Navigating Schengen: Spain and the Historical Building of the EU's Free Movement of Persons from 1985

Navigating Schengen: Spain and the Historical Building of the EU's Free Movement of Persons from 1985

Friday, 9 March 2018 - 12:30pm to 1:45pm
Venue: 
ESC Seminar room
Speaker(s): 
Cristina Blanco Sio-Lopez (Santander Fellow, St Antony’s College)
Chair: 
Charles Enoch (St Antony's College)
Series: 
Visiting Fellows Series

 

This presentation will critically analyse the role of Spain in interaction with the multilevel European Union (EU) institutions' players in articulating resilient responses to evolving modes of exclusion since the inception of the Schengen Area in 1985. Furthermore, it will aim to recover empowering historical critiques towards the so-called 'Schengen Laboratory' which could be relevant today to find inclusive ways of responding to the asylum and migration external dimension challenges currently being posed with regards to the EU free movement of persons.

In short, this contribution aspires to enable an active principle retracing of intellectual heritage elements of the free movement of persons which constitute democratically enabling shared values for citizens and residents in the European Union and beyond.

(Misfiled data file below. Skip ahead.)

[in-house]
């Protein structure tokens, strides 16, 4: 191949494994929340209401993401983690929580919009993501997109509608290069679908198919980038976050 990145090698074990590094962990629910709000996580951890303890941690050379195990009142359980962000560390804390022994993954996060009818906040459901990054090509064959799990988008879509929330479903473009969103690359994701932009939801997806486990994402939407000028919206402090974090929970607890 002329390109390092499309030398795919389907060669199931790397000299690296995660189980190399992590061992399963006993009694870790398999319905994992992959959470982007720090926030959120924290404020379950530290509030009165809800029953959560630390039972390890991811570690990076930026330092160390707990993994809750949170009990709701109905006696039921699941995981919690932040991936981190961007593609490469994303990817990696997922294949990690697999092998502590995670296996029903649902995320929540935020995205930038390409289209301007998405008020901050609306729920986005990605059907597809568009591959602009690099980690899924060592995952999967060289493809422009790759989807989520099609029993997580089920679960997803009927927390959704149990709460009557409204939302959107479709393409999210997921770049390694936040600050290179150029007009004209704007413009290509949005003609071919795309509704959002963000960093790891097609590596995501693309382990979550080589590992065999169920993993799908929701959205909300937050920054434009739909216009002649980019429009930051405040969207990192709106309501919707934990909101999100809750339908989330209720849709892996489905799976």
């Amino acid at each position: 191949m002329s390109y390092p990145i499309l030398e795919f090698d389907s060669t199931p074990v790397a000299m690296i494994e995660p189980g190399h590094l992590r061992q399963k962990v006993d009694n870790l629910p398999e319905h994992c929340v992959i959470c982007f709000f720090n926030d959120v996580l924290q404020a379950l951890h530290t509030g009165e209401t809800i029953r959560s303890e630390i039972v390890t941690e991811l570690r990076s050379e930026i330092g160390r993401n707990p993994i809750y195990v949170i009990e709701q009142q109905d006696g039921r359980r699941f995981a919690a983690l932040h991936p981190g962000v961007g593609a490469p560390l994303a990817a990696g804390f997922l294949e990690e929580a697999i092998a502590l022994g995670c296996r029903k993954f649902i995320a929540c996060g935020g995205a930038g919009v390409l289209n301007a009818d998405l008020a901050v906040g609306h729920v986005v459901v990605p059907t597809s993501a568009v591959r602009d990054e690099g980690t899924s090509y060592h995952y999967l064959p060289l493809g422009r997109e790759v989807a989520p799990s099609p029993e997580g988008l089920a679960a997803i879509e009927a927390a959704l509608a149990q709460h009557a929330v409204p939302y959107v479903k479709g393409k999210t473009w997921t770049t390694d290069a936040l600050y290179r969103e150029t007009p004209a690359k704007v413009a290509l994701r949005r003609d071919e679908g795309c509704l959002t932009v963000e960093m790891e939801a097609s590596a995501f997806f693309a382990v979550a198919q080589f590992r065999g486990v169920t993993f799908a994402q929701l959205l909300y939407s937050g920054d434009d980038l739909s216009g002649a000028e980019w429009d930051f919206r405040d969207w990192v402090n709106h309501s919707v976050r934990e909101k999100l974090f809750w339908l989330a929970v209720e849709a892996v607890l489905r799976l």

Cristina Blanco Sío-López is Santander Fellow in Iberian and European Studies 2017-2018 at the European Studies Centre – St. Antony’s College of the University of Oxford, where she works on a research project dedicated to the role of Spain in the History of the EU’s Free Movement of Persons. She is also Associate Established Researcher at the Institute of Contemporary History (IHC) – New University of Lisbon, European Commission Expert at the EU Research Executive Agency (REA) and Full Member – 2017 Laureate of the Global Young Academy (GYA). She was recently Visiting Lecturer at the University of Lille and at the University of Perugia, Scholar in Residence at the Jean Monnet EU Center of Excellence (JMEUCE) of the University of Pittsburgh and Invited Expert at Shanghai University -上海大学. She previously worked as Established Researcher in European Studies and Principal Investigator at the Centre Virtuel de la Connaissance sur l'Europe – University of Luxembourg, the European Commission, the European Parliament, the Robert Schuman Centre for Advanced Studies (RSCAS) and the US Congress. She holds a PhD in European Integration History from the European University Institute (EUI) and her research and publications focus on European Integration History –with an accent on enlargement policy temporalities and the Schengen area fundamental rights–, Global Governance, Comparative Regional Integration and Digital Humanities.